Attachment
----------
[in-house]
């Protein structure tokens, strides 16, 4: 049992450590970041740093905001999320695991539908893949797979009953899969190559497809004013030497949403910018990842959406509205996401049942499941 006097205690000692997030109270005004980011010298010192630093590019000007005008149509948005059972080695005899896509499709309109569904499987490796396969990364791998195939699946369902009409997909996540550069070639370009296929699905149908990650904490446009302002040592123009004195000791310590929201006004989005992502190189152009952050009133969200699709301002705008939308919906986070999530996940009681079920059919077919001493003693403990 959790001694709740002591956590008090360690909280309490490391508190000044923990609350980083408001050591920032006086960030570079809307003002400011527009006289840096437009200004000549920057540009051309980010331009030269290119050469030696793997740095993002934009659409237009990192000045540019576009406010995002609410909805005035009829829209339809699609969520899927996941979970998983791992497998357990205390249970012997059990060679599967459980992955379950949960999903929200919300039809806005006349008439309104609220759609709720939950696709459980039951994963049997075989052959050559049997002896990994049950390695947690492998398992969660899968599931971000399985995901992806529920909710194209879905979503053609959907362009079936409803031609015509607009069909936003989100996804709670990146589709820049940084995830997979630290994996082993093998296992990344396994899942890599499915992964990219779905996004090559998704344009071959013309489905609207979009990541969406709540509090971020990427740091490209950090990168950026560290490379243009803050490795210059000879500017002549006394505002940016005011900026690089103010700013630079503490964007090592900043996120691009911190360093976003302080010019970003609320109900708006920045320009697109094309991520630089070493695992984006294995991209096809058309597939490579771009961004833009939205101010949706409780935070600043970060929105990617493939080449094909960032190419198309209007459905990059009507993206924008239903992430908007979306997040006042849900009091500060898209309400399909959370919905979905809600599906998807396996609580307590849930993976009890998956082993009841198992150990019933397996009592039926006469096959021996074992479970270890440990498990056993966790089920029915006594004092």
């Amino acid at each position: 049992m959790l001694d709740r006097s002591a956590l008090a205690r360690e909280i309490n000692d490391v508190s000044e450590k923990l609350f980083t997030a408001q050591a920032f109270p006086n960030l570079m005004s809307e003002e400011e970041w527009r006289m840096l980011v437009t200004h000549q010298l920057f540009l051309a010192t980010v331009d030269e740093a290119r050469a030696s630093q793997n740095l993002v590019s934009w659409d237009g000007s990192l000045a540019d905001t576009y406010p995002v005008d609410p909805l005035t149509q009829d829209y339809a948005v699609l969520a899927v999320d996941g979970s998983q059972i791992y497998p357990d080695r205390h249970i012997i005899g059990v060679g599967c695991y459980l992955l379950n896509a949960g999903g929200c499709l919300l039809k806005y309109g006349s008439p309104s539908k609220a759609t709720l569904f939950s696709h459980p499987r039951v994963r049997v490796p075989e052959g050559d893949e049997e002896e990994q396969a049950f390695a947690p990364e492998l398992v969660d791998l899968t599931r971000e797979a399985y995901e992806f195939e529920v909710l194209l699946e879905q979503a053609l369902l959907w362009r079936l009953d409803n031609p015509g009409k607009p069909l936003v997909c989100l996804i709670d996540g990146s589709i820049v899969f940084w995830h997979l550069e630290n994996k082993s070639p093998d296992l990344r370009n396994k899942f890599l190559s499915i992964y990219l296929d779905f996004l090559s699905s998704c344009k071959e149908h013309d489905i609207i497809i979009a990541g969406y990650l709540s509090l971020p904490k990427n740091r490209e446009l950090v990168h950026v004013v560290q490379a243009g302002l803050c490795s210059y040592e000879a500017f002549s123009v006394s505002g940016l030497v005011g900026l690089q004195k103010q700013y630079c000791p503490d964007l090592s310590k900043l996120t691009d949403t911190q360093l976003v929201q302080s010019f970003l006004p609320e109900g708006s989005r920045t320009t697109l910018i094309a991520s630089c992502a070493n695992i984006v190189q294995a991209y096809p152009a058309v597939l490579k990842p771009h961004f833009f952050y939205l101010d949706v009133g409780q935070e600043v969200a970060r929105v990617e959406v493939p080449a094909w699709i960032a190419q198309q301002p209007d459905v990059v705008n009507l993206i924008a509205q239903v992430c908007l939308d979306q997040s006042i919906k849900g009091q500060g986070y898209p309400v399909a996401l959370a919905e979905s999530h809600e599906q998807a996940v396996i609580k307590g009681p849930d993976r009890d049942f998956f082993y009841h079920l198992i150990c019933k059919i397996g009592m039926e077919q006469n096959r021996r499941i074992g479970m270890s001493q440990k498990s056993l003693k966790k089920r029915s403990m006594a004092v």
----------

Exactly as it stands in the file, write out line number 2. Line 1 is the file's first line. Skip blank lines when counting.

């Protein structure tokens, strides 16, 4: 049992450590970041740093905001999320695991539908893949797979009953899969190559497809004013030497949403910018990842959406509205996401049942499941 006097205690000692997030109270005004980011010298010192630093590019000007005008149509948005059972080695005899896509499709309109569904499987490796396969990364791998195939699946369902009409997909996540550069070639370009296929699905149908990650904490446009302002040592123009004195000791310590929201006004989005992502190189152009952050009133969200699709301002705008939308919906986070999530996940009681079920059919077919001493003693403990 959790001694709740002591956590008090360690909280309490490391508190000044923990609350980083408001050591920032006086960030570079809307003002400011527009006289840096437009200004000549920057540009051309980010331009030269290119050469030696793997740095993002934009659409237009990192000045540019576009406010995002609410909805005035009829829209339809699609969520899927996941979970998983791992497998357990205390249970012997059990060679599967459980992955379950949960999903929200919300039809806005006349008439309104609220759609709720939950696709459980039951994963049997075989052959050559049997002896990994049950390695947690492998398992969660899968599931971000399985995901992806529920909710194209879905979503053609959907362009079936409803031609015509607009069909936003989100996804709670990146589709820049940084995830997979630290994996082993093998296992990344396994899942890599499915992964990219779905996004090559998704344009071959013309489905609207979009990541969406709540509090971020990427740091490209950090990168950026560290490379243009803050490795210059000879500017002549006394505002940016005011900026690089103010700013630079503490964007090592900043996120691009911190360093976003302080010019970003609320109900708006920045320009697109094309991520630089070493695992984006294995991209096809058309597939490579771009961004833009939205101010949706409780935070600043970060929105990617493939080449094909960032190419198309209007459905990059009507993206924008239903992430908007979306997040006042849900009091500060898209309400399909959370919905979905809600599906998807396996609580307590849930993976009890998956082993009841198992150990019933397996009592039926006469096959021996074992479970270890440990498990056993966790089920029915006594004092």